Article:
The Early Word -- DeFonte's
It seemed like a miracle -- an obscure hero shop in the mean back streets of Red Hook, one of the foremost purveyors of the legendary Italian roast beef hero, suddenly pops up in Gramercy Park. How would a working class hero look dressed up in a tux? I worried as I peddled over to Defonte's on my bike, risking my neck as I slid through the copious slush that still lined the streets.
On my first visit, I directed all my attention to that signature roast beef hero, even though a half dozen cold heroes and two dozen hot heroes are offered from a long steam table that constitutes a museum of warm meat. There are salads and a few baked pastas, too. The place is much more well staffed than the original Brooklyn location, with identically dressed sandwich fixers lined up shoulder-to-shoulder behind the gleaming counter.
The sandwich has the regulation wad of rare roast beef, and slice of fresh mozzarella, which is made on the premises and way rich. Standing in for the brown gravy, which comes from a can in many Brooklyn examples (I raced around documenting the Brooklyn roast beef phenomenon back in 2002, and stumbled on the original DeFonte's, founded 1922, soon thereafter), is a delicate broth, which the menu is pleased to call "natural jus." (The French term is evidence of the effect Gramercy Park has had on this sainted sandwich shop, I suppose.) The jus is spread on one side of the loaf as the sandwich is prepared. DeFonte's innovation, by the way, is adding thin slices of fried eggplant to the sandwich.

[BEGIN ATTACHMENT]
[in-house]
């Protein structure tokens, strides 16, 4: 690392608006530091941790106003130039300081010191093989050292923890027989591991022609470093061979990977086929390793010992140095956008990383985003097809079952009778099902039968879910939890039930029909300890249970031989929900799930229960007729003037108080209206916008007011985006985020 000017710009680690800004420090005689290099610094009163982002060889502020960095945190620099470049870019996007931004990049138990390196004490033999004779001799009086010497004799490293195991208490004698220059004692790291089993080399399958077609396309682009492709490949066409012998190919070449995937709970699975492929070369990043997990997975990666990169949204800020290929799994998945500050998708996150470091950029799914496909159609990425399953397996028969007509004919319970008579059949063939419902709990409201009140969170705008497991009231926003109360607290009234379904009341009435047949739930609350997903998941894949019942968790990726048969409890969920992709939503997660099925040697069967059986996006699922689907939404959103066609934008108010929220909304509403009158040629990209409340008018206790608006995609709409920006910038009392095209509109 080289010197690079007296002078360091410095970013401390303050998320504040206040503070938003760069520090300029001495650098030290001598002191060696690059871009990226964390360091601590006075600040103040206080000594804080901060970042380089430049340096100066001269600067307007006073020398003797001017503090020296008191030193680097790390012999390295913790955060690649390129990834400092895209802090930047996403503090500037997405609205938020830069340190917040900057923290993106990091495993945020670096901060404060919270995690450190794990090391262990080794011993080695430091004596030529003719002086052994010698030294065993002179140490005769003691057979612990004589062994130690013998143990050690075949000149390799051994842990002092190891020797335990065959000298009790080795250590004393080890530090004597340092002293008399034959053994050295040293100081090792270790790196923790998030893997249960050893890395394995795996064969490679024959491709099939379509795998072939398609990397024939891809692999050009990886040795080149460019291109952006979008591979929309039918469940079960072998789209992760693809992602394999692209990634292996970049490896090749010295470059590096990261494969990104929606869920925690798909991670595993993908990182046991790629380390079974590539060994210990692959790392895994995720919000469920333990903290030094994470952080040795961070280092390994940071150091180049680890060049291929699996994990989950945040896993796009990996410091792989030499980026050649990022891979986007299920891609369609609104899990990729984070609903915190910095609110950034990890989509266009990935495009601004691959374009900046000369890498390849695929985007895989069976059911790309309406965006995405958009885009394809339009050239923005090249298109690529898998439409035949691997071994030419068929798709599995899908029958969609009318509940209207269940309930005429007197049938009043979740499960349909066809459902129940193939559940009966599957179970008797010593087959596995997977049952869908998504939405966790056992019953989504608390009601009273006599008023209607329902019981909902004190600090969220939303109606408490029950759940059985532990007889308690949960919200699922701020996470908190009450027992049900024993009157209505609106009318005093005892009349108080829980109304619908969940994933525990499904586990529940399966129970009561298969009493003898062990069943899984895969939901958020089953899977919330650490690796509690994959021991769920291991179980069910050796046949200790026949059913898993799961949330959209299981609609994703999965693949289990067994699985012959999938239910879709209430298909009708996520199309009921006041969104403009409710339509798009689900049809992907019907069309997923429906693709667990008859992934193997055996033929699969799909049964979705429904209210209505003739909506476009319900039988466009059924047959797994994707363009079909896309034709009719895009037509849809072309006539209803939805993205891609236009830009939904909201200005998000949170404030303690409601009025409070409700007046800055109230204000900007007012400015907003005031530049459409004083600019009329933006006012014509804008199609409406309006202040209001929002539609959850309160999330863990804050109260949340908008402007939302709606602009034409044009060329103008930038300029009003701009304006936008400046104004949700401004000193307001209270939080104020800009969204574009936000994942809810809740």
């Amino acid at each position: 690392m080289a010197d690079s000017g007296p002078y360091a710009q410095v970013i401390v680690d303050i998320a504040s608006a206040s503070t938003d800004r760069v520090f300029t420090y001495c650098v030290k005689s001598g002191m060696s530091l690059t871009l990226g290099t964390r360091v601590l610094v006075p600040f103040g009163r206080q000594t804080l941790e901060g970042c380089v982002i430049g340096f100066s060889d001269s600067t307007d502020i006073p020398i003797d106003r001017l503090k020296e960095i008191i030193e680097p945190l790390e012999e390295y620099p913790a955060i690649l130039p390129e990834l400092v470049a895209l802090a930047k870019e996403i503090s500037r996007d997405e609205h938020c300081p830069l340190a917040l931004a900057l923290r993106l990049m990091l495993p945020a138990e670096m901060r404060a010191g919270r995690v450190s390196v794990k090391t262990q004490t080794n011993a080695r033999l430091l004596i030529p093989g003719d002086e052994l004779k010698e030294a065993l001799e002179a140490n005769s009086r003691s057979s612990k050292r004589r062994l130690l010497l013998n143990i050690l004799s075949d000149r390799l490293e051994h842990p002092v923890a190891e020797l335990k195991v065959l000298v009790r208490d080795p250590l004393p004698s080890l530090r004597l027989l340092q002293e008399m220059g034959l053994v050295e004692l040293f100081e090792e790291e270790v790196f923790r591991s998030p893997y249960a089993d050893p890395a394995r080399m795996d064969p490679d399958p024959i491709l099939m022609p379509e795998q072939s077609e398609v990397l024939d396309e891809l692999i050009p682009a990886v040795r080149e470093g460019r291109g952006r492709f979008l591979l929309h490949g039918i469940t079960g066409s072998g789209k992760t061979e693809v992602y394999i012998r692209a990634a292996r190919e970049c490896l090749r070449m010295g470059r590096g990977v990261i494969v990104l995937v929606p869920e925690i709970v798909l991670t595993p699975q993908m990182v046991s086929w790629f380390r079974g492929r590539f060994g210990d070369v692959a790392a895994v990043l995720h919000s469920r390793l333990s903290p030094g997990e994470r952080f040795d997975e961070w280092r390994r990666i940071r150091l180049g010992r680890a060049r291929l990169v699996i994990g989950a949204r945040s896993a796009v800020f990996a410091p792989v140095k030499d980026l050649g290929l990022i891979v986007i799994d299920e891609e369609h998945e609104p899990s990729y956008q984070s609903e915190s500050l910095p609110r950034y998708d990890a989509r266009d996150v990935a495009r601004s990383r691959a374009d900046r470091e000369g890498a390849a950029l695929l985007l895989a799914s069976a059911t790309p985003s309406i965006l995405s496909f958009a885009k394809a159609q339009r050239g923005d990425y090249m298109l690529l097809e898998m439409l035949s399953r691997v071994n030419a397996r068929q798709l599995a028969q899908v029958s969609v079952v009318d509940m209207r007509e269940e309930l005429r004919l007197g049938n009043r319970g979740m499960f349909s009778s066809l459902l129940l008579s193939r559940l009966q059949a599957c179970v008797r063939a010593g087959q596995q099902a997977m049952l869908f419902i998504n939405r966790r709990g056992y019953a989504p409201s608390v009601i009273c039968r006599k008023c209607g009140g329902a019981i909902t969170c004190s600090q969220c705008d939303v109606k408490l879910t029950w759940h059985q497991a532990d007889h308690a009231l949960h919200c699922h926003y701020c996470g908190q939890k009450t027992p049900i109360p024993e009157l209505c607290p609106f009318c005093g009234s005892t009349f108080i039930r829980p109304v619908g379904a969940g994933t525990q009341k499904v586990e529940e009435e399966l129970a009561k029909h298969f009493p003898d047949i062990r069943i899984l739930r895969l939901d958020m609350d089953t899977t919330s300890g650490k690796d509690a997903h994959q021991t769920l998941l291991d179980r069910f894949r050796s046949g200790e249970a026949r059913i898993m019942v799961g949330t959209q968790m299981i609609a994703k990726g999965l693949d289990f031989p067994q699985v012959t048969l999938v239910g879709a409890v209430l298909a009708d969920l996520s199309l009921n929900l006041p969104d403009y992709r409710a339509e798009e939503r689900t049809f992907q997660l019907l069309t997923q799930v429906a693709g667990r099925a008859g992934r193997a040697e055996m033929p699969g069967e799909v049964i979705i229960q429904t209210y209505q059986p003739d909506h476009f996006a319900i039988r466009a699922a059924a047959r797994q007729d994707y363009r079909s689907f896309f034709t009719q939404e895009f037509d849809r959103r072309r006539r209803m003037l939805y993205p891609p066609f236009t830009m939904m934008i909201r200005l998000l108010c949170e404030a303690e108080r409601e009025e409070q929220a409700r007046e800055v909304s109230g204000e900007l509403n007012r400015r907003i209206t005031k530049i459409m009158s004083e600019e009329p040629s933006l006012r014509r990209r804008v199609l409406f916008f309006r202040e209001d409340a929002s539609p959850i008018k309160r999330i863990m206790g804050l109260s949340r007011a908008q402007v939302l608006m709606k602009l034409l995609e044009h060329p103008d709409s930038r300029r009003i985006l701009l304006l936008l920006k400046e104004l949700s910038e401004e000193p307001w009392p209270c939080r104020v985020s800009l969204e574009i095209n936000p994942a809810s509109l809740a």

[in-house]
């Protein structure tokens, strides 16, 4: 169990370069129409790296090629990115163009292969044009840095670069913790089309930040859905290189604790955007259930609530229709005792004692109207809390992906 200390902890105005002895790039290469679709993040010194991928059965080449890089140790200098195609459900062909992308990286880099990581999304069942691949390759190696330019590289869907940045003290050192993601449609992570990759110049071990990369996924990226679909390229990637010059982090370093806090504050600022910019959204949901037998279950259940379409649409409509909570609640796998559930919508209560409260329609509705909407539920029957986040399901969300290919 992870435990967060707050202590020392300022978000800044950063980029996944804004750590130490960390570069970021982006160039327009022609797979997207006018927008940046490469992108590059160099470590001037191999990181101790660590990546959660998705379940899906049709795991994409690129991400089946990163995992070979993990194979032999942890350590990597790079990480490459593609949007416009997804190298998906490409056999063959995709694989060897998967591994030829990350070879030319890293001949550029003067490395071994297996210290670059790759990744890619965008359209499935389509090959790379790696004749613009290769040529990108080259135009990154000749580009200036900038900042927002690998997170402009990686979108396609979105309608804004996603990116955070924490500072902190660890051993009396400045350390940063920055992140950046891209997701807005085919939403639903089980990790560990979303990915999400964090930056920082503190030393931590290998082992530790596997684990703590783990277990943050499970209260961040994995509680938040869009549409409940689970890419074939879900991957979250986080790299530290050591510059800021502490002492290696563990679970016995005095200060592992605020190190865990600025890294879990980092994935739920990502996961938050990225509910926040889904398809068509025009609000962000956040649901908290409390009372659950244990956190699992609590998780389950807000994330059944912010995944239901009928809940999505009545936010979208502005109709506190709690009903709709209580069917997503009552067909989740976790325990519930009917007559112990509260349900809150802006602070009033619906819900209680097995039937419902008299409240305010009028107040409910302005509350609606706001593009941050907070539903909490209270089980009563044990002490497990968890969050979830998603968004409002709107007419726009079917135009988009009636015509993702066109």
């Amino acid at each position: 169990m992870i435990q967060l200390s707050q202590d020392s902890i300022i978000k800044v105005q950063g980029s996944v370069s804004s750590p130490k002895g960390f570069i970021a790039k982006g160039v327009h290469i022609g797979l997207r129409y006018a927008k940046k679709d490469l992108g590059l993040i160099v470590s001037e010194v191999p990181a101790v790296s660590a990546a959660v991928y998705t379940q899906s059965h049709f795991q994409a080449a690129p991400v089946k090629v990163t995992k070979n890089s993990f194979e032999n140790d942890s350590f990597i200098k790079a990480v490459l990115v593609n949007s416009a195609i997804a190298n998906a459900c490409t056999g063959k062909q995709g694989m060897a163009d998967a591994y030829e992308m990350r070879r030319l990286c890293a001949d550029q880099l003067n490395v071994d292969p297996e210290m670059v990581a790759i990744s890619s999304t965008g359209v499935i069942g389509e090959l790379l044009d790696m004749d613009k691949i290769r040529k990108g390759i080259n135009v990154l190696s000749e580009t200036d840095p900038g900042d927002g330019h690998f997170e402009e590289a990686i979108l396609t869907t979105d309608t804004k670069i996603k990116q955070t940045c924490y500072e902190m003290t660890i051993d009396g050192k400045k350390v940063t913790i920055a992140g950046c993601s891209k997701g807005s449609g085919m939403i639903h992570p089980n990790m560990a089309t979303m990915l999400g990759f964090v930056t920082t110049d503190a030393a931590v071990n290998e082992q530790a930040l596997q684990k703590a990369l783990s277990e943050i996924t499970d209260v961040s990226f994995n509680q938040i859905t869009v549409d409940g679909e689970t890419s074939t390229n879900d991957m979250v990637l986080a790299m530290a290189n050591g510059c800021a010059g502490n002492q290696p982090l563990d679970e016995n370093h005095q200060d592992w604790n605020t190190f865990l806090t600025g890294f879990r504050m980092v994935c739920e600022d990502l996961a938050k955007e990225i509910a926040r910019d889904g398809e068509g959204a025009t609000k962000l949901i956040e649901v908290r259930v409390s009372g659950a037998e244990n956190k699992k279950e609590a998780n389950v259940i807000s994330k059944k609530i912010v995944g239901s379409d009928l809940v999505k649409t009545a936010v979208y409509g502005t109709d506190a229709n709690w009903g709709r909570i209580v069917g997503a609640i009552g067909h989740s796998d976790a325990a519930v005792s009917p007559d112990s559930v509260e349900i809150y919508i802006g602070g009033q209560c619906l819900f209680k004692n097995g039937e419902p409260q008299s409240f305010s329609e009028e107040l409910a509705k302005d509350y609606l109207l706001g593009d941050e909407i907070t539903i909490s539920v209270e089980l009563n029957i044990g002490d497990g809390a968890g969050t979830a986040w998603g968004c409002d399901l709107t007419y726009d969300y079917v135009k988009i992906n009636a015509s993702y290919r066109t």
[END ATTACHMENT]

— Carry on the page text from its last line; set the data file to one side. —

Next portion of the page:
One bite and I nearly fell off the bar stool. "Shit! this is good," I couldn't help exclaiming out loud. The sandwich is beyond magnificent, and the challenge of reproducing a facsimile of the hero in an unfamiliar neighborhood has been met with flying colors. Can this new joint succeed in this neighborhood of iffy food? Don't wait to find out -- grab this sandwich immediately. At $9.95, it's pricey, but one sandwich with a side of slaw easily feeds two. 261 Third Avenue, 212-614-1500
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